Boston, MA (March 4, 2010)—Angelman Syndrome is a rare but serious genetic disorder that causes a constellation of developmental problems in affected children, including mental retardation, lack of speech, and in some cases, autism. Over a decade ago, researchers found that AS was caused by mutation in a single gene, but no one had been able to explain how this defect resulted in the debilitating neurological symptoms of the disease.
New work from Michael Greenberg, chair of the department of neurobiology at Harvard Medical School (HMS), provides insight into the mystery by showing that the lost enzyme, Ube3A, interacts with a key neuronal protein in order to control how environmental input shapes synaptic connections. In other words, loss of Ube3A interferes with the brain's ability to use environmental experience to fine-tune neuronal circuits, which could explain the devastating developmental deficits that occur in AS. This suggests new targets for treating Angelman syndrome. Currently, doctors can manage some AS symptoms, but there is no treatment for the core features.
What's more, the Ube3A gene is also mutated in some cases of autism, raising the possibility that these findings may also explain some of the problems that occur in autism spectrum disorders, which are 100 times more common than AS.
"With this work, we've gone from a place where we could only imagine how Ube3A might work, to being able to think about possibilities for therapeutic intervention in a disorder where until very recently there was little that could be done," says Greenberg, Nathan Marsh Pusey professor of neurobiology at HMS.
These findings will be published in the March 5 issue of Cell.
During the first few years of life, brain activity is "rewired" by external stimuli . This tweaking of neuronal connections is critical to establish normal neurological function, and is thought to go awry in a number of developmental disorders that lead to mental retardation or other cognitive problems. The new work suggests that Ube3A is a key regulator in this process, and ties the loss of Ube3A to a specific change in synaptic function.
Under normal conditions, the Ube3A enzyme tags cellular proteins for destruction. Co-ead author Paul Greer, a postdoctoral fellow in Greenberg's lab identified the synaptic protein Arc as one of Ube3A's targets. Arc's primary function is to decrease neuronal signaling. However, with a mutated Ube3A, Arc accumulates to higher than normal levels, which causes an abnormal lowering of neuronal signaling, leading to impaired neuronal communication and synaptic development.
The Arc connection has revealed surprising links to other disorders, Greenberg says. In Fragile X syndrome, a major form of inherited mental retardation, neurons also have an over-abundance of Arc protein. Although the excess Arc occurs through a different mechanism independent of Ube3A, the two diseases seem to converge on a common synaptic defect. That means new treatments now under study for Fragile X may someday be useful for Angelman Syndrome, Greenberg says.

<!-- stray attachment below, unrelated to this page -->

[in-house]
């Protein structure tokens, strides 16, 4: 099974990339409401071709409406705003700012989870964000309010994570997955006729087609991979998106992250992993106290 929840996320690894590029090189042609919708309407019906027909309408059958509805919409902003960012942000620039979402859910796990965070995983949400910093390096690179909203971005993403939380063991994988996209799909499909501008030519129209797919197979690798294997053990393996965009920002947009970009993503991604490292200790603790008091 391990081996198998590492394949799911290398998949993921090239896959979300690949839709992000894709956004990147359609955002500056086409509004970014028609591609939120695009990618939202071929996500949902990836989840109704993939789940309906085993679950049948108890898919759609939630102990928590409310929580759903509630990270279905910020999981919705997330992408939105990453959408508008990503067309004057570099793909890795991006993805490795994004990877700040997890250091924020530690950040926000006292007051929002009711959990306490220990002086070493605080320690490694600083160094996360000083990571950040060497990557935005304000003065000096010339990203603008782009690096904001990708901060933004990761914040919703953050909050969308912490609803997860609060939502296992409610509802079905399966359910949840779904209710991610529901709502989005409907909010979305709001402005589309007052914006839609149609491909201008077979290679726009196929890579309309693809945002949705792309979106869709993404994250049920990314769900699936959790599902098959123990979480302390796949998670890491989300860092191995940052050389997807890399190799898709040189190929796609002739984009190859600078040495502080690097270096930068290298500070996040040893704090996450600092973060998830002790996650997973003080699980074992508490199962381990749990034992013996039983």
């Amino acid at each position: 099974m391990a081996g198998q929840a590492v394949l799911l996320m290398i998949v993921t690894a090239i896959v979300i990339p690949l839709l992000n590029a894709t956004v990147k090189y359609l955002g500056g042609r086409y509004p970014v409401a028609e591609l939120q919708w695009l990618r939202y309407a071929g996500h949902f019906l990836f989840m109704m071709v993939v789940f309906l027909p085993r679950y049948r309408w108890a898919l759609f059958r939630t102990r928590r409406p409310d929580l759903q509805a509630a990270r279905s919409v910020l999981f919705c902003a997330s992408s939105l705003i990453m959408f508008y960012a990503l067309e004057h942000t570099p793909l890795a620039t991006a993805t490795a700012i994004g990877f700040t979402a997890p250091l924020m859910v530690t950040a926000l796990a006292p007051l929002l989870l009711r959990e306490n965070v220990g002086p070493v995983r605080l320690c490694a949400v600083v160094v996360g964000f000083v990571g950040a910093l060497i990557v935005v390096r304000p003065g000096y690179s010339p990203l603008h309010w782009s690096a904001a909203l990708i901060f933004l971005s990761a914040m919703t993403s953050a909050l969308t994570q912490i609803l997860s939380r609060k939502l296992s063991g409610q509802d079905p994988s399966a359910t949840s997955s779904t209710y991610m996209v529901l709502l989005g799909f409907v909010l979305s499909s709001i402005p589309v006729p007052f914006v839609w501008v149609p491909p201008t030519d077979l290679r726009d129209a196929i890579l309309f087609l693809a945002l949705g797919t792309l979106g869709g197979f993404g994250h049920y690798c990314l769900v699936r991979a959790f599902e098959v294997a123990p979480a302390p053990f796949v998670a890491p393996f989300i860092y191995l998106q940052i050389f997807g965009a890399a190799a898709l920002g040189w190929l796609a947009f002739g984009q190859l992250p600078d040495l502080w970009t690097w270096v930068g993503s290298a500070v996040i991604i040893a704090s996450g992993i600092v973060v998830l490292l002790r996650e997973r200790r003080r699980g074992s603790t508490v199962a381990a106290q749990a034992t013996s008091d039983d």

The work may also suggest additional therapeutic targets for AS. As part of the study, the researchers identified several proteins regulated by Ube3A in addition to Arc, some of which might be involved in creating the complex features of AS. "It could be that affecting Arc levels may be useful for some of the symptoms of AS, while modulating other targets will be useful for others," Greer says. "We are hoping to identify many substrates upon which Ube3a is acting, and one can imagine doing targeted therapeutics on several of them."
This research was funded by the National Science Foundation, National Institutes of Health, Angelman Syndrome Foundation.
Written by Pat McCaffrey
Cell, March 5, 2010, Vol 140, No. 5
"The Angelman Syndrome-associated ubiquitin ligase Ube3A regulates synapse development by ubiquitinating Arc"
Paul L. Greer 1,2,6, Rikinari Hanayama 1,6, Brenda L. Bloodgood 1, Alan R. Mardinly 1,
David M. Lipton 1, Steven W. Flavell 1, Tae-Kyung Kim1, Eric C. Griffith 1, Zachary
Waldon 5, Rene Maehr 4, Hidde L. Ploegh 4, Shoaib Chowdhury 3, Paul F. Worley 3,
Judith Steen 5, Michael E. Greenberg 1*
1 Department of Neurobiology, Harvard Medical School, 220 Longwood Avenue,
Boston, MA 02115
2 Program in Biological and Biomedical Sciences, Harvard Medical School, 300 Longwood Avenue, Boston, MA 02115
3 Department of Neuroscience, The Johns Hopkins University School of Medicine, Baltimore, MD 21205
4 Whitehead Institute for Biomedical Research, Cambridge, MA 02142
5 F.M. Kirby Neurobiology Center and Department of Neurology, Children's Hospital Boston, MA 02115
6 Denotes co-first authors
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